In some cases, the law permits a party that unilaterally provides a benefit to another party to recover the estimated value of this benefit. Despite calls for expanding the set of cases to which such a restitution rule applies, the law commonly applies a mutual consent rule under which a party providing another with a benefit cannot obtain any recovery without securing the advance consent of the beneficiary to the transaction. We provide an efficiency rationale for the undesirability of broad use of the restitution rule by identifying significant adverse ex ante effects of the rule that are avoided by the consent requirement. Even assuming that courts' errors in estimating buyer benefits would be unbiased, a restitution rule would strengthen sellers' hand by providing them with a put option that they may but do not have to use. As a result, the restitution rule would encourage inefficient market entry by low-quality sellers that would not contribute to any efficient transactions but would be able to extract payments from buyers seeking to avoid an exchange with them. Furthermore, the restitution rule would discourage efficient market entry by some or all potential buyers of a good or service. Beyond the restitution rule, we extend our analysis to show that similar adverse effects can also arise from other "pricing" rules that provide buyers or sellers with call or put options to force an exchange at a judicially-determined price.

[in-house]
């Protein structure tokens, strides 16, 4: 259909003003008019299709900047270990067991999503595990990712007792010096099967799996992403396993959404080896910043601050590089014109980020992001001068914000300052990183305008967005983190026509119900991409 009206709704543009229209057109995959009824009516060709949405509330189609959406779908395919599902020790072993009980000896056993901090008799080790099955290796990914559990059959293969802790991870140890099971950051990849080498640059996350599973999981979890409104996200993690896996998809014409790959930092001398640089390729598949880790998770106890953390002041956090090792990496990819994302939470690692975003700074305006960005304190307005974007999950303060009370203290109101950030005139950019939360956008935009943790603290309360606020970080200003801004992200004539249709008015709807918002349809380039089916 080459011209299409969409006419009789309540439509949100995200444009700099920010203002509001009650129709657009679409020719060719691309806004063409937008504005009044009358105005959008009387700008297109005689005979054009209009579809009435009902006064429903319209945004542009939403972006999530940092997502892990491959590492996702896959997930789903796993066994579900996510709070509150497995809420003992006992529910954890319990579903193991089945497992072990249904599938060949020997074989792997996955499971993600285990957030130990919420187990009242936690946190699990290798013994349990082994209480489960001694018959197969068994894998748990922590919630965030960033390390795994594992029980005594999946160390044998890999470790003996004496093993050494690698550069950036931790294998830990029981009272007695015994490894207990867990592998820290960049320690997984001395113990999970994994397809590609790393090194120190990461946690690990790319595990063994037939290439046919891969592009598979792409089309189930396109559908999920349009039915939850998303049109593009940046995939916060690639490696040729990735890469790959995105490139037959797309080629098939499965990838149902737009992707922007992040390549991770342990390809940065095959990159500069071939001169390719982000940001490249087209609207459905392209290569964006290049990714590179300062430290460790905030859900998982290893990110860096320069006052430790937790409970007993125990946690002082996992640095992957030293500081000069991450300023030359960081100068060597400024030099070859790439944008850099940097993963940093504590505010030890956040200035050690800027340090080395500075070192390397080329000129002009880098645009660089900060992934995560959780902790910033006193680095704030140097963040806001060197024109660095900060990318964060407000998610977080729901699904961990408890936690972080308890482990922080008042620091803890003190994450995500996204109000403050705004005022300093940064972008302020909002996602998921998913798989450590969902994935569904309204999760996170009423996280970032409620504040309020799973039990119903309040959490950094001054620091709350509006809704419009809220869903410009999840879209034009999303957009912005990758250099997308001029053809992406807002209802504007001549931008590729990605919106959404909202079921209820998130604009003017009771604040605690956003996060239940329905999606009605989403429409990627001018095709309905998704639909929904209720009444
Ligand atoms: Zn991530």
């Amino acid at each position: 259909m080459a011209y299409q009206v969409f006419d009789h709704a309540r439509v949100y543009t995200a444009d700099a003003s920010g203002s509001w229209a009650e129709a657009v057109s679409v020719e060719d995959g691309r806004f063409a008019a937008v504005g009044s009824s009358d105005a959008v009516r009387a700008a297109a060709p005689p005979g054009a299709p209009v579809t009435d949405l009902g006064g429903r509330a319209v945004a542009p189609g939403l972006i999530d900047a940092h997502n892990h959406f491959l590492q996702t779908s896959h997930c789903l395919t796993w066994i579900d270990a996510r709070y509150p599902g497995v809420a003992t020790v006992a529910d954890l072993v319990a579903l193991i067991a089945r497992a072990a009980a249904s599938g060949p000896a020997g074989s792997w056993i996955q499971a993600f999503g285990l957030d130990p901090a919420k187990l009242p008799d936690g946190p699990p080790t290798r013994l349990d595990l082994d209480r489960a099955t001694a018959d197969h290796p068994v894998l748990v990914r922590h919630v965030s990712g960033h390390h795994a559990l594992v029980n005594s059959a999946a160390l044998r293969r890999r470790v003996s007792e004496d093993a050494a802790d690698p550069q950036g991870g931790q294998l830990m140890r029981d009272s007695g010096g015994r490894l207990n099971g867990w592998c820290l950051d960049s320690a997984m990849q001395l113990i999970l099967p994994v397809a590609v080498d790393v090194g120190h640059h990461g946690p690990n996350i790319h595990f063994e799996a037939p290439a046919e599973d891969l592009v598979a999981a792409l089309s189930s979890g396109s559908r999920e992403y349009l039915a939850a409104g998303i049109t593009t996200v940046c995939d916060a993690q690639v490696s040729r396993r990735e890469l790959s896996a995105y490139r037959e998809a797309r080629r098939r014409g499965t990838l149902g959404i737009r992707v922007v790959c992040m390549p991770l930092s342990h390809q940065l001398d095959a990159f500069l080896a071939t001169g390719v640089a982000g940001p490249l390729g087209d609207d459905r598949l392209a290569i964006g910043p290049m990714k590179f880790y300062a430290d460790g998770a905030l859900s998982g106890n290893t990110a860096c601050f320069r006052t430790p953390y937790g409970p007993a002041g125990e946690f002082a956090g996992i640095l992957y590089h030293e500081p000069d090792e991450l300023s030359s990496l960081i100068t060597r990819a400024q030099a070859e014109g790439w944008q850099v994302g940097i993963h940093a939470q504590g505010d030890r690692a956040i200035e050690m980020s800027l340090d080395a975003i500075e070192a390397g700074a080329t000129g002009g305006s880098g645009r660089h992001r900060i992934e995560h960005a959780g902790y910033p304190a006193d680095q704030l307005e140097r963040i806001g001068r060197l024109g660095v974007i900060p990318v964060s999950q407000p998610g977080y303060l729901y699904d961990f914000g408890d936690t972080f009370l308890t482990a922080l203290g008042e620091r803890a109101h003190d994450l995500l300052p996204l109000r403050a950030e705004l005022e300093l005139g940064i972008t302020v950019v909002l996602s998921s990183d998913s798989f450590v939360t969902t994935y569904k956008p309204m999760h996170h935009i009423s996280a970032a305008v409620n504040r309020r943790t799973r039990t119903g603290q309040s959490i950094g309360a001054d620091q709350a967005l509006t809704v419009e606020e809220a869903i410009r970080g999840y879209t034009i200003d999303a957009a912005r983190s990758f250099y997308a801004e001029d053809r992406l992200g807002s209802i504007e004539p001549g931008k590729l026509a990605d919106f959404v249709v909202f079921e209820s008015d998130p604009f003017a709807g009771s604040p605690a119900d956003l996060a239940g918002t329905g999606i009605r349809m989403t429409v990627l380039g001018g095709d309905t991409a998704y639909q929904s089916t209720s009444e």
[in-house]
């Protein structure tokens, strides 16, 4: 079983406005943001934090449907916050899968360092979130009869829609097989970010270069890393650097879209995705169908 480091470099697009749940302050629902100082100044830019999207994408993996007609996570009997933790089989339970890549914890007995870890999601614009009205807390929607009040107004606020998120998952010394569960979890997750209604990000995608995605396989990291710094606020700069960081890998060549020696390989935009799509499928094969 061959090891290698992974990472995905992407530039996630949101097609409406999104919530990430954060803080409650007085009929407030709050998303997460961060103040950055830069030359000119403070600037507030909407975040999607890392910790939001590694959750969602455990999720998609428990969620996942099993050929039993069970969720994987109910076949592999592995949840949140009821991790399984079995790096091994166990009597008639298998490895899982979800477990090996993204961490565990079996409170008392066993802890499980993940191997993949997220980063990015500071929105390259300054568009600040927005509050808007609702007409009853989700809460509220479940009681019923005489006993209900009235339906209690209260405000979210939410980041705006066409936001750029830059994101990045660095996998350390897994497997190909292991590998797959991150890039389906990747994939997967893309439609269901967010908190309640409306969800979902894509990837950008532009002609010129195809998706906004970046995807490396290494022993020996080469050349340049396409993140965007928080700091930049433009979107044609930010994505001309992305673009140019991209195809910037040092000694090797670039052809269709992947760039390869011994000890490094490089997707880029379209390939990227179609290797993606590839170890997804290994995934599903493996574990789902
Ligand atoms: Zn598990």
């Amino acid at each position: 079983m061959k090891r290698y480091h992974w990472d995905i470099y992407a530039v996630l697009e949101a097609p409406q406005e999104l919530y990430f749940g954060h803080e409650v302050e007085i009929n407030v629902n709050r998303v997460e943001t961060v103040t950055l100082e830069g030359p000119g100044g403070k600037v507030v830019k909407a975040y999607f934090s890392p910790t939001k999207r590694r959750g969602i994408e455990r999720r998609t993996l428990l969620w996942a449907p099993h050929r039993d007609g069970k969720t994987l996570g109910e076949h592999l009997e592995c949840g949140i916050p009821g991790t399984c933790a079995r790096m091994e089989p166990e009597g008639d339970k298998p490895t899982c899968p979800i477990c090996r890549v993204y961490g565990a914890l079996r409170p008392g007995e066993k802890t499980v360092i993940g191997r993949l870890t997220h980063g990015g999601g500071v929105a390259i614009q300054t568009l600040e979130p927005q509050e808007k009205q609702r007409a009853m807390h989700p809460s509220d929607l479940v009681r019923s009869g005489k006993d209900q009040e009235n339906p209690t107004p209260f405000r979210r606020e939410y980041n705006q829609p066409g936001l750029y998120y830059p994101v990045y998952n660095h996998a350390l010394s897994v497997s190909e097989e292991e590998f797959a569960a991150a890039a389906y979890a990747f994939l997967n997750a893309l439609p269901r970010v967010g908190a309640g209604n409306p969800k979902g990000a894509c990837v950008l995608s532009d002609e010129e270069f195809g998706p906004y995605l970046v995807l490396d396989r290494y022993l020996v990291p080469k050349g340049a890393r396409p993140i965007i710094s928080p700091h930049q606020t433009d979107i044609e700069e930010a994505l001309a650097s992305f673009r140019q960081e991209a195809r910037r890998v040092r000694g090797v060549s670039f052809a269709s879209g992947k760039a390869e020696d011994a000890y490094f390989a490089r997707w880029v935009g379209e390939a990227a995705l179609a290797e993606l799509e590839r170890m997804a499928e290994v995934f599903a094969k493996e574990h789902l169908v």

February 23, 2009
Dick Craswell (Stanford)
When is a Willful Breach "Willful"? The Link Between Definitions and Damages